I was told what was important right now, which seems to me like a huge brand. Like Nike would do that. Yeah, no, but they would tell me what’s important. Right now we’re doing fly knit right now. We’re doing sunglasses right now. We’re doing whatever it is, lunar glide, whatever it is. Like this is what we’re doing.
No one had ever asked me like, what do you like, what are you excited about? What makes you feel excited? So I was so embarrassed because I was like, well, I mean I, I like women, right? You guys like women. I mean, it was so pathetic, but it was a huge makeup call for me. I remember when I left thinking I’m in my mid thirties and I don’t know what I care about.
And that’s a problem. Like I need to really deep dive and figure out who I am because for so long I’ve just done what everybody tells me to do and I don’t really, I haven’t really asked myself what is it that I want and what is it that I care about. What was empowering for me, and I think will be empowering for people as we close this out is that they say that they can’t afford you.
And you say, make me an offer. Can you tell everybody? Because this clearly proves it ain’t about the money Kara anymore. Tell the, can you tell everybody how much they, uh, they paid you? Yeah. So I was making 3 25 base at Nike. I did get a million dollar contract offer from another company and Zel said, we can’t pay.
I said, just anything. They offered me 20,000. And I said, done. That was so kick ass. So awesome. Thank you. I just feel like you’ve given the industry just the finger. It’s so good, but it’s not about the money. And I feel like now you’re back to that little girl in middle school who’s, you know, beating the love of her life, Scott.
In. Yeah, I mean, the end of my professional career was a bummer ’cause I didn’t make the Olympic team, but it was the happiest point of my professional career because I was running because I loved it. I was running with brands that believed in me and didn’t, they wanted me to do well, of course. But there was no like, well, if you don’t do that, I’m taking away some money.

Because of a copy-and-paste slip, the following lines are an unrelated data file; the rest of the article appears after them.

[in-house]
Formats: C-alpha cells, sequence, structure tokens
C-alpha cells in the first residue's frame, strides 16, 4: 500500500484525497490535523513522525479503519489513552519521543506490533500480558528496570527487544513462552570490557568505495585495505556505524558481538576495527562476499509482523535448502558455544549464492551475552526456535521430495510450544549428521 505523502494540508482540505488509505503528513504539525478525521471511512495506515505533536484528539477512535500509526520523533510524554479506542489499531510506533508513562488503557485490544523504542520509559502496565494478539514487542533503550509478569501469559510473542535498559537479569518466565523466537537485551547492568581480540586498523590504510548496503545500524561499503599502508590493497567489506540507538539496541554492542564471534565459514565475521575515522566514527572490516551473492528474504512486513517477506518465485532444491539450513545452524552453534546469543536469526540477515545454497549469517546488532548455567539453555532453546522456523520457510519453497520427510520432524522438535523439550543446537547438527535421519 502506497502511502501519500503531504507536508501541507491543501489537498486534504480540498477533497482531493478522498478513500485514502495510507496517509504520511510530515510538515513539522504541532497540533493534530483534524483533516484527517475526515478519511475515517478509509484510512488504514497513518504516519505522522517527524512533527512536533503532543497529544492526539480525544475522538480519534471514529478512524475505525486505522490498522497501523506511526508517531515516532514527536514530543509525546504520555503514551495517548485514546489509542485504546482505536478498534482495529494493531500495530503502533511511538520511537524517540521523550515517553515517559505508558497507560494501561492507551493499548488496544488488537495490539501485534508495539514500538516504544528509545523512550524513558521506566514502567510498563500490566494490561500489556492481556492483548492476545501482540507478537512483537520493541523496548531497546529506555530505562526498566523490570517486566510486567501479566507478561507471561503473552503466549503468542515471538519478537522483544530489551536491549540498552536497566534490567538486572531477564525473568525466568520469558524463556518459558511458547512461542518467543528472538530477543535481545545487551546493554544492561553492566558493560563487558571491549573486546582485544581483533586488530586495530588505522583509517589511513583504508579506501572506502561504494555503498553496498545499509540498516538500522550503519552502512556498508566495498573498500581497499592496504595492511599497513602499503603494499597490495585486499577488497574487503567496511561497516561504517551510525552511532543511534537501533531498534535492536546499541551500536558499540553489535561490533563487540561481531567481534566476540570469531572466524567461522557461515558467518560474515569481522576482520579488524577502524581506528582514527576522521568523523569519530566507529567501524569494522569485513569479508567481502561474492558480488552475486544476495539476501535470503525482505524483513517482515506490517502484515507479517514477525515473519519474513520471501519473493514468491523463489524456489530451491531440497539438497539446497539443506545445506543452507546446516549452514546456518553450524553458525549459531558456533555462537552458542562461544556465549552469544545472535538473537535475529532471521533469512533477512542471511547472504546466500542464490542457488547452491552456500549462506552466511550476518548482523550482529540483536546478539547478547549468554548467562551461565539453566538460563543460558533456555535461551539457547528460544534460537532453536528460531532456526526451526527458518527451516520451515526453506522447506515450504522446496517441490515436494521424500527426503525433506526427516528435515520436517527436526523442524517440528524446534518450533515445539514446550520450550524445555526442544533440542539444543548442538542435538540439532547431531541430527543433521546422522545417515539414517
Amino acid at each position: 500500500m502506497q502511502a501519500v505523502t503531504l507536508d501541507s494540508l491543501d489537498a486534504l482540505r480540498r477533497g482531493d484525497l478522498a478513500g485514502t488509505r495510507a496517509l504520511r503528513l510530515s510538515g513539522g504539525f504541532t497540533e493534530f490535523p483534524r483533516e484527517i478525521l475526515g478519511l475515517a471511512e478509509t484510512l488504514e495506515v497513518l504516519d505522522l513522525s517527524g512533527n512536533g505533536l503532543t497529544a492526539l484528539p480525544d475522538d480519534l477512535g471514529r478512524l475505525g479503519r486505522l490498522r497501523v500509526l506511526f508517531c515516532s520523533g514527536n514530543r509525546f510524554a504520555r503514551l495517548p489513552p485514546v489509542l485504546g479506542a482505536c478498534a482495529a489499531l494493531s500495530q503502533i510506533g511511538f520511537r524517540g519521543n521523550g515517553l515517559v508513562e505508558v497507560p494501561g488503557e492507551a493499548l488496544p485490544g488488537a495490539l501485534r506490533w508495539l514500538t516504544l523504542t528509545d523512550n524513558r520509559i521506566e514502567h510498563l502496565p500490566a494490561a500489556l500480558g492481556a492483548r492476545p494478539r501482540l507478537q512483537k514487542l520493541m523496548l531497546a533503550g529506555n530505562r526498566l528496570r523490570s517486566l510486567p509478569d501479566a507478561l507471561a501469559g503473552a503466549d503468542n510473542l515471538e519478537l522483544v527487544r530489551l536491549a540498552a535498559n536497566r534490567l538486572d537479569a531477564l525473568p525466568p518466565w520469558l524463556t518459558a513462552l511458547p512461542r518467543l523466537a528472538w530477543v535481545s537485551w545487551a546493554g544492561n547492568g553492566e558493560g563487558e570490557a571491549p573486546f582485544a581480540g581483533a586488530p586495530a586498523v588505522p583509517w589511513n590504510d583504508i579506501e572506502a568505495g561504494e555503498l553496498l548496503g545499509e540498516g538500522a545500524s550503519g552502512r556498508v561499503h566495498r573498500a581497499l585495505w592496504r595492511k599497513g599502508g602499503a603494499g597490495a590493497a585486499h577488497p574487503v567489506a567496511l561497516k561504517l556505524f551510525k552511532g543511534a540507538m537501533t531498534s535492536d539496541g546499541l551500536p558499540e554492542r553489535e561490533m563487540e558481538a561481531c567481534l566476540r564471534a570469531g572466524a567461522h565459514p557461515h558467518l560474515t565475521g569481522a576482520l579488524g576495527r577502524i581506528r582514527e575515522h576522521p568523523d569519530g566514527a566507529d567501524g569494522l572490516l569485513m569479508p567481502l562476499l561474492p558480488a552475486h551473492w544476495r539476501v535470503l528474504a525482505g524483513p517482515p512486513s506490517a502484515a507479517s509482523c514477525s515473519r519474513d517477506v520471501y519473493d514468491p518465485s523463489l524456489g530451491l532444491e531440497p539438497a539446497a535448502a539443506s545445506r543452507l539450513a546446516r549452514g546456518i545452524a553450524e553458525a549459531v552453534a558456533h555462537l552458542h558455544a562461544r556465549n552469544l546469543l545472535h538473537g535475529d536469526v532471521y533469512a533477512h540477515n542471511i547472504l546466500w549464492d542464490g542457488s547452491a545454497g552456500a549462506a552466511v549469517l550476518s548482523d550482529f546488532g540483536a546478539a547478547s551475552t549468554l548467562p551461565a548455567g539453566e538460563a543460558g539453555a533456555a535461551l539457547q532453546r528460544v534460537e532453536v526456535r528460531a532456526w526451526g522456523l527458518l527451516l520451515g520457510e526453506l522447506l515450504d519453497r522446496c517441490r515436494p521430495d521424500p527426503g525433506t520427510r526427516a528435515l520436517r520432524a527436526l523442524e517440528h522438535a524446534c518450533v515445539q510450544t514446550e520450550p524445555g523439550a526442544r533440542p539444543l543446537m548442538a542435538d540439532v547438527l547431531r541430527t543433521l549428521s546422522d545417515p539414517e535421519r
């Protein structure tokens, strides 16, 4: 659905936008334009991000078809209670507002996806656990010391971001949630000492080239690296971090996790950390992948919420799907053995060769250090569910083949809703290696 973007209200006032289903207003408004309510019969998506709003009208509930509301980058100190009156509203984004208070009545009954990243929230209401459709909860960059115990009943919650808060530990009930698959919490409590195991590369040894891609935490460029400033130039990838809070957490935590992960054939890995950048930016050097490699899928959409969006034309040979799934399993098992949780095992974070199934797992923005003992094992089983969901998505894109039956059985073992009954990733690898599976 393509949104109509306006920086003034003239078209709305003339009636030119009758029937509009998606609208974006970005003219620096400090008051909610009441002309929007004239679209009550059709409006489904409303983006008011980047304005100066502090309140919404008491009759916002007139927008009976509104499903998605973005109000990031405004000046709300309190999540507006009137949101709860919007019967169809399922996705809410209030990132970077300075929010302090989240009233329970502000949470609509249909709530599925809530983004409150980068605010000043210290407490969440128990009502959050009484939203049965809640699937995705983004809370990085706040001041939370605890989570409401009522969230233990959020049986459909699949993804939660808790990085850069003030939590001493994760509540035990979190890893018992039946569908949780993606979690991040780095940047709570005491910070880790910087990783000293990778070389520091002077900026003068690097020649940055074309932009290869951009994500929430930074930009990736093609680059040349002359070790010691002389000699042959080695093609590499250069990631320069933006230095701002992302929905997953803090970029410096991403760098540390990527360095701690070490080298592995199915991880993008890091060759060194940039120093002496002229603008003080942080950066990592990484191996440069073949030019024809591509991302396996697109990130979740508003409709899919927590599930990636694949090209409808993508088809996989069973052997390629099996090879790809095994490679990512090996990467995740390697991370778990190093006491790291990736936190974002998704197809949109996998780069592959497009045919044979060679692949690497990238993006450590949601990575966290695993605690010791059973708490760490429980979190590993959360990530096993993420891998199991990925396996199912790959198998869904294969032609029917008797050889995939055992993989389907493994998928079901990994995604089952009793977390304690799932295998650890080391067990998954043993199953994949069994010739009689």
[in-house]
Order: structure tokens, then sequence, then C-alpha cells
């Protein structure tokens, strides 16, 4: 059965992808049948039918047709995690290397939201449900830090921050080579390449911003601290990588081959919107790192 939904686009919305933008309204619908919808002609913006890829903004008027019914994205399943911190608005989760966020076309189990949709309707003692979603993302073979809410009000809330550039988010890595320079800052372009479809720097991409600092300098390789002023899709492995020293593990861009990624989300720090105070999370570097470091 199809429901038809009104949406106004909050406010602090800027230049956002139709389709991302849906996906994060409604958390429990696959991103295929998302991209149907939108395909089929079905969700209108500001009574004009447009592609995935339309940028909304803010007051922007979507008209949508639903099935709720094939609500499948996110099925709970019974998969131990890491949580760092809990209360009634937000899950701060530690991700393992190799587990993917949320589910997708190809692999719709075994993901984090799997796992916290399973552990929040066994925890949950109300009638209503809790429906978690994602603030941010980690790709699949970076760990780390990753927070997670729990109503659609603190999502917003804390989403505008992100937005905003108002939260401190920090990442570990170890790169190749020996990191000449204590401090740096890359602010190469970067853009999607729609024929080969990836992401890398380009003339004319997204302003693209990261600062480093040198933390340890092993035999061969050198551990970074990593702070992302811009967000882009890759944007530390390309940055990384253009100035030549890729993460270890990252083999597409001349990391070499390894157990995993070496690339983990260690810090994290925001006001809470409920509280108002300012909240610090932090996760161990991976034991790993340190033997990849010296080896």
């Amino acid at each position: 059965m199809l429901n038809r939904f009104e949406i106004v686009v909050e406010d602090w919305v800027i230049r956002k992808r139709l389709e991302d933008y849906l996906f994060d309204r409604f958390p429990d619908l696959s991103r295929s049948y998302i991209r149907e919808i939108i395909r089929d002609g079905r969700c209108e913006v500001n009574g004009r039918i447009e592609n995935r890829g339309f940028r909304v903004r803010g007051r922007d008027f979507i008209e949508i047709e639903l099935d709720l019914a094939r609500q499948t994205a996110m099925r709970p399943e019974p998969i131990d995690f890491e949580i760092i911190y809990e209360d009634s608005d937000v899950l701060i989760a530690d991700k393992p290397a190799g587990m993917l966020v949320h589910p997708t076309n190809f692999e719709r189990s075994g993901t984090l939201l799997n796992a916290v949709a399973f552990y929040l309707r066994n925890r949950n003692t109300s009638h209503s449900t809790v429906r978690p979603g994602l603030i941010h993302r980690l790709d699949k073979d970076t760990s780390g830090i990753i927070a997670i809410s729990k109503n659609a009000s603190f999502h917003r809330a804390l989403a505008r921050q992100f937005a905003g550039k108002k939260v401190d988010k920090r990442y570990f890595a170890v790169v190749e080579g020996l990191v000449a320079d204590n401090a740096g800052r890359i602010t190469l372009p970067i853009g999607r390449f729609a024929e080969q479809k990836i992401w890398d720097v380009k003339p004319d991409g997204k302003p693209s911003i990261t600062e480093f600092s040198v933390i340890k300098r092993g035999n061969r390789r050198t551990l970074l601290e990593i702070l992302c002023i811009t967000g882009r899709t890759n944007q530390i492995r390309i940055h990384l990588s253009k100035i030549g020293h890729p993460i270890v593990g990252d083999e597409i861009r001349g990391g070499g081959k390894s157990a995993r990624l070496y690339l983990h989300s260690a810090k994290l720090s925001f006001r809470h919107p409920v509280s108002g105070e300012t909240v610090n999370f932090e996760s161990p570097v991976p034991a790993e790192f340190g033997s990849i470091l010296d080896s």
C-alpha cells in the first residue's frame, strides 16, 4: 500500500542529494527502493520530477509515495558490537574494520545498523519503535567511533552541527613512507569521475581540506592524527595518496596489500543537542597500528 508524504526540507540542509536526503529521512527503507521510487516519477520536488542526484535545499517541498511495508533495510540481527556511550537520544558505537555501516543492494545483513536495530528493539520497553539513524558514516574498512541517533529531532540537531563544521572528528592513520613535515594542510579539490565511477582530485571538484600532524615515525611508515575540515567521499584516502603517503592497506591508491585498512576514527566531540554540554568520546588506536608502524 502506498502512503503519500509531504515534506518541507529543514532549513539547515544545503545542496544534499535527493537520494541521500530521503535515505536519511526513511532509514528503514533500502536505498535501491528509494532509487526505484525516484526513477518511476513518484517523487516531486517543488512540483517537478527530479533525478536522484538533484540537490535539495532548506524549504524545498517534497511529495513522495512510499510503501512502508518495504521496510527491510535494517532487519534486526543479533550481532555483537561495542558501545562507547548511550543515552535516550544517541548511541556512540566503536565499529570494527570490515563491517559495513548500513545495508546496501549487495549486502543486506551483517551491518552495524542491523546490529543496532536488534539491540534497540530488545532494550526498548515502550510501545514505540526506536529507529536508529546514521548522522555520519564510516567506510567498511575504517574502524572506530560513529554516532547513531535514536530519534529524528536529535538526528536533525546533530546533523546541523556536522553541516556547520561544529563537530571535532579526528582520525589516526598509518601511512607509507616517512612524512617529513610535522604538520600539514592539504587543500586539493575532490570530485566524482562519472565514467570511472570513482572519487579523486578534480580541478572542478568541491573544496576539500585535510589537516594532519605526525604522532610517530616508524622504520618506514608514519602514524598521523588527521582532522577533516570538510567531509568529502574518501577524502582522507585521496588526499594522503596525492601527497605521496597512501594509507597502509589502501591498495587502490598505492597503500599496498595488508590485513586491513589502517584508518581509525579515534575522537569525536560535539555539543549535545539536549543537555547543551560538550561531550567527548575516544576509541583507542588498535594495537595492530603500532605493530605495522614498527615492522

And so I feel so lucky that I got to go out of my career with people that cared about me. And I was running, you know, like The Bachelor. But I really was running for the right reasons and it was awesome. Throughout this book, whether it worked out or not, it was clear you were always trying to surround yourself with great people from your grandfather being your coach, to your coach at Colorado, frankly, to even going after Colorado versus other schools that didn’t have programs like theirs.
And then believing that Nike was going to be that next step. Like you’ve always tried to surround yourself with the right people and that resonates. But, but I wanna ask about this project in general. You worked on this with one of the most amazing writers, Mary Palon. Can you talk about that partnership?
Like how did you and Mary get hooked up for this? So I, I talked to a lot of different people, and everyone I talked to, I was like, oh, I really like them. But when I talked to Mary, I was like, I really like her. She had just enough edge, you know, because we could tell my story, but not put in the money, not put in the details of the, like, the incidents between Alberto and I.
You could still tell an interesting story where Mary was like, it’s all or nothing, Kara. Like, it’s either we’re talking about everything or I’m not doing it. She just became such a close friend. There were times where we would work a few hours a week, multiple days a week together, and there were times where I just.
Like would cry the whole time and like we would get no work done. And she was there for me and, um, I just appreciate her so much because there’s no book without her and she’s just an incredible woman. And I think you said this before we started recording, but she’s a total, total badass and I feel really lucky to have her in my life, man.
I feel lucky that I know her to do so, so I’m with you. I’ve only interviewed her twice and I’m like, oh, this is awesome. The book is the longest race inside the Secret World of Abuse, doping, and Deception on Nike’s elite running team. It’s available yesterday, wherever books are sold. Um, we, we touched the surface guys.
We, we touched just the little, couple of the highlights. I got one more question I can’t let you go with asking you. You are a new podcaster. You and Des Linden, who by the way runs in a place near a guy Doug. Uh, uh, uh, she’s up in upper Michigan. Doug’s in upper Michigan. He sees Des running by his house all the time.